Psalm Six – Translation of the Song

6,1 For the Leader; with string-music; on the Sheminit. A Song by David.
6,2 ADONAI, do not rebuke me in Your indignation, do not chastise me in Your wrath.
6,3 Favour me, ADONAI, for I am wretched; heal me, ADONAI, for my bones shudder with terror.
6,4 And my soul shudders with utter terror; and You, ADONAI, until when?
6,5 Return, ADONAI, release my soul; deliver me for the sake of Your compassion.
6,6 For in death there is no mention of You; in Sheol who will praise You?
6,7 I weary in my groaning; every night I cause my bed to swim; I melt away my cradle with my tears.
6,8 My eye is shaded by anger; it is worn out by each of my tormentors.
6,9 Turn away from me, all you workers of wickedness; for ADONAI has heard the voice of my weeping.
6,10 ADONAI has heard my plea; ADONAI will take my prayer.
6,11 All my enemies will be shamed and shudder with terror; they will turn back, they will be shamed, in an instant.

Notes on translation, Psalm 6:

  1. 2: the literal translation of the Hebrew for God’s “indignation”, [אַפְּךָ], is of a nose, snorting. Impossible to translate this as such into English without arousing ridicule in the listener or reader or implying a blasphemy contrary to the Psalm’s point of view. The image of God’s breath, exhaled with such energy that it emits an aggressive sound, contrasts dramatically with the breath of God that Genesis describes as the force that created the first humans, Adam and Eve. Here the image is of aggression alone, but its contrast is indicated simply because the very first mention of God’s breath in the Tanach depicts creativity and beneficence. The contrast, implicit though it is, disallows the Hebrew word, [אַפְּךָ ], any suggestion of animality or irrationality in its description of God.


  1. 2: the image inherent in the Hebrew for God’s “wrath”, [בַּחֲמָתְךָ], is of extreme heat; the word shares a common root with the Hebrew for “sun”, [חַמָּה].


  1. 3: the Hebrew word for “bones”, [עֲצָמָי], can also be translated as “essence”. Bones are commonly described in English as shuddering; essence, an intangible, cannot shudder. Both words, however, denote the singer’s innermost self.


  1. 3: the Hebrew word for “shudder”, [נִבְהֲלָה], can also be translated as “panic” or “tremble with fear”; the connotation of the English verb is similar. The Hebrew can mean, as well, “hasten”, and, accordingly, transitions into the question, “You, Adonai, until when”; in the English, the singer’s yearning for God’s deliverance is revealed only when it is voiced explicitly in the question.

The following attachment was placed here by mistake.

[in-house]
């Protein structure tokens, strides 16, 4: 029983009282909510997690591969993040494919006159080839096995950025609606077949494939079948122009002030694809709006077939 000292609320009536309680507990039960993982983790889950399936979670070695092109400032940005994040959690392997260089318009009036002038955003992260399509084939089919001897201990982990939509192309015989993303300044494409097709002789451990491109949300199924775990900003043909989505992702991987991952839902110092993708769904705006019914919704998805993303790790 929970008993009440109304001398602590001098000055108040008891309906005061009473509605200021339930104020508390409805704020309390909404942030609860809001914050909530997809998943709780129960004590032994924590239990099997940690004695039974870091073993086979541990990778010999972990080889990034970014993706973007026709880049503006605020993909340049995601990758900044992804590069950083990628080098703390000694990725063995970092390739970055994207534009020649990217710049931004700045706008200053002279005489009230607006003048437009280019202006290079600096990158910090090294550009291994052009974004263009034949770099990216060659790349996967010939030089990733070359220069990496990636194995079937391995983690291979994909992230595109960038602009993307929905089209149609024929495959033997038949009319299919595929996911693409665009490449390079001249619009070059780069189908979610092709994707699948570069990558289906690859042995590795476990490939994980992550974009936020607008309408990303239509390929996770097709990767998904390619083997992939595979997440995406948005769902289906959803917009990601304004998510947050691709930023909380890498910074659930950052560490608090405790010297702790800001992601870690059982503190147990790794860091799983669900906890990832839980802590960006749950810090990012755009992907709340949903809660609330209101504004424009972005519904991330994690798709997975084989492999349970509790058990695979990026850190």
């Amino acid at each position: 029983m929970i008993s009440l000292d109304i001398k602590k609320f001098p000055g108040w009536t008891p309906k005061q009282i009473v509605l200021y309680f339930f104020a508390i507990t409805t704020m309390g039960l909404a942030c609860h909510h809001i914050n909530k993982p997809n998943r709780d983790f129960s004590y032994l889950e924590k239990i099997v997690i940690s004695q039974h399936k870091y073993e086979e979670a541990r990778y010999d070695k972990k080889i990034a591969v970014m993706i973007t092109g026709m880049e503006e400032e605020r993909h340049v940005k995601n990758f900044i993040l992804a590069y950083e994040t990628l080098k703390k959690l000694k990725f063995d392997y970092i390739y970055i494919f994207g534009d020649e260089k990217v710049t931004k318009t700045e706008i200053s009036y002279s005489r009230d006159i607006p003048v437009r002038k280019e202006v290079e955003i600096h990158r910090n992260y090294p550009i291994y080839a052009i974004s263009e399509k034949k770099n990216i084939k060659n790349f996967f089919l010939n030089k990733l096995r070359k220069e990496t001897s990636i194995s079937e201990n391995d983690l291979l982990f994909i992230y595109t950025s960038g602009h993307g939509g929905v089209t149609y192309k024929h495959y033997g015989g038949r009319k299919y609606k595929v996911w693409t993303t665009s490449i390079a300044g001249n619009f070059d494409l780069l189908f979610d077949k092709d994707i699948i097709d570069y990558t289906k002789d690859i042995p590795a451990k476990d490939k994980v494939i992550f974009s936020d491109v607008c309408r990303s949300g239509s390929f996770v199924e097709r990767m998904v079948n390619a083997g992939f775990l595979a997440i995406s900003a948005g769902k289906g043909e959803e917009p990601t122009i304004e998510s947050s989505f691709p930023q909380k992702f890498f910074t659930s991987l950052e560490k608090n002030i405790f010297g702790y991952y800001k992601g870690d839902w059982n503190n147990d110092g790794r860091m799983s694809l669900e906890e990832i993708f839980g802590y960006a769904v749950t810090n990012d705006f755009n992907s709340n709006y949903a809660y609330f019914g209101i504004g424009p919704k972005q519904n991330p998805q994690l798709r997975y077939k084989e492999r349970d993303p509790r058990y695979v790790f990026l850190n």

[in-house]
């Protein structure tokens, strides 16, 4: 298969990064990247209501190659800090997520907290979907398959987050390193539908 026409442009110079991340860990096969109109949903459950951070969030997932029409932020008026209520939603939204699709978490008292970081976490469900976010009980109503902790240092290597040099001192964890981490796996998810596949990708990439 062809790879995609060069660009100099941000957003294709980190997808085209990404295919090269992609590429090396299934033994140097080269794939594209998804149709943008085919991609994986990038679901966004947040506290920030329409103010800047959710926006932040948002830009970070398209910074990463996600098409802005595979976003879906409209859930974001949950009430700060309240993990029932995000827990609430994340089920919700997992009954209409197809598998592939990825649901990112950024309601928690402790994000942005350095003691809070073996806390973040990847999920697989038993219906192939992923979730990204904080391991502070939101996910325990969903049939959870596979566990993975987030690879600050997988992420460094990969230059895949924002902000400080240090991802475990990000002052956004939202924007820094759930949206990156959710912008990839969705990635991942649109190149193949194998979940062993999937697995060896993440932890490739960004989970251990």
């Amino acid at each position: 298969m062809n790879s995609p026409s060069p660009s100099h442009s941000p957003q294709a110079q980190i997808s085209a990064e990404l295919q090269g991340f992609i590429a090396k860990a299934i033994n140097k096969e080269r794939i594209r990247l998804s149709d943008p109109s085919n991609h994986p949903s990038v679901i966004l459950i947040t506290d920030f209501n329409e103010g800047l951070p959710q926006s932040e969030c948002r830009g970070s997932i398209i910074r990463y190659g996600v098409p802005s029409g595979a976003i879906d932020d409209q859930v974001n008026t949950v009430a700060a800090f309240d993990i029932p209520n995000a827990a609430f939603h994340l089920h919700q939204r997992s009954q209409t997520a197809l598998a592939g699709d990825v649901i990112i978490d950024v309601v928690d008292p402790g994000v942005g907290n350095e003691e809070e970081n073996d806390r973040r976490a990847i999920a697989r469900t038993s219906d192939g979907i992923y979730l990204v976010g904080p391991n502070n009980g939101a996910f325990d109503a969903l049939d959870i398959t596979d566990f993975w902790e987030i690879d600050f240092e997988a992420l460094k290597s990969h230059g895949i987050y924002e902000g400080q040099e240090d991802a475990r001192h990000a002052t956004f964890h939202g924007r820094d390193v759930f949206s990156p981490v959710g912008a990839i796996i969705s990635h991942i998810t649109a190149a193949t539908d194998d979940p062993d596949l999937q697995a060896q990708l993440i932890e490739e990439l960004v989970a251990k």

1. 5: “deliver”, in Hebrew, [חַלְּצָה], denotes extraction, or releasing with effort, as though the singer is asking God to take his soul out of his body.


  1. 5: the Hebrew word for “compassion”, [חַסְדֶּךָ], implies action; in the Tanach it sometimes used as a synonym for or indicator of “covenant”.


  1. 6: the Hebrew word for “mention”, [זִכְרֶךָ], has the same root as the word for “memory”, [זִכָּרוֹן].


  1. 6: the Hebrew word for “praise”, [יוֹדֶה], can also be translated as “admit” or “thank”.


  1. 7: in the Tanach, the Hebrew word translated here as “bed”, [מִטָּתִי], is often a metaphor for “death”.


  1. 7: in the Tanach, the Hebrew word translated here as “swim”, [אַשְׂחֶה], also means “to pray” or “to bend” or “hunch over” in prayer.


  1. 8: in Hebrew, the word for “shaded”, [עָשְׁשָׁה], connotes the dimming of an oil lamp; indeed, it shares a common root with the word for “moth”, [עָשׁ].


  1. 8: the Hebrew for “anger” here, [כַּעַס], is a different word from “indignation” in v. 2.


  1. 8: the Hebrew word for “worn out” [עָתְקָה], has the same root as both the words “aged” and “detached”.


  1. 8: the Hebrew word for “tormentors”, [צוֹרְרָי], shares a common root with “narrow” (for a path) or “strait”(for water). That is, a description of, as well as a condemnation of, their lack of generosity of thought or breadth of feeling is inherent in the word itself.


  1. 11: the Hebrew for “turn back”, [יָשֻׁבוּ], is different from that for “turn away” in v. 9 [סוּרוּ]. The latter has the sense of “returning” that the former does not; the implication is that the singer’s enemies will return to their place of origin or to their original inefficacy.

These translations are by Rabbi Maccabi and Dr. Rosenberg. The translations are as close to the literal Hebrew as possible.
Click here to study “Literary analysis of Psalm 6”

King James Psalms 6 Translation:

[1] O LORD, rebuke me not in thine anger, neither chasten me in thy hot displeasure.
[2] Have mercy upon me, O LORD; for I am weak: O LORD, heal me; for my bones are vexed.
[3] My soul is also sore vexed: but thou, O LORD, how long?
[4] Return, O LORD, deliver my soul: oh save me for thy mercies’ sake.
[5] For in death there is no remembrance of thee: in the grave who shall give thee thanks?
[6] I am weary with my groaning; all the night make I my bed to swim; I water my couch with my tears.
[7] Mine eye is consumed because of grief; it waxeth old because of all mine enemies.
[8] Depart from me, all ye workers of iniquity; for the LORD hath heard the voice of my weeping.
[9] The LORD hath heard my supplication; the LORD will receive my prayer.
[10] Let all mine enemies be ashamed and sore vexed: let them return and be ashamed suddenly.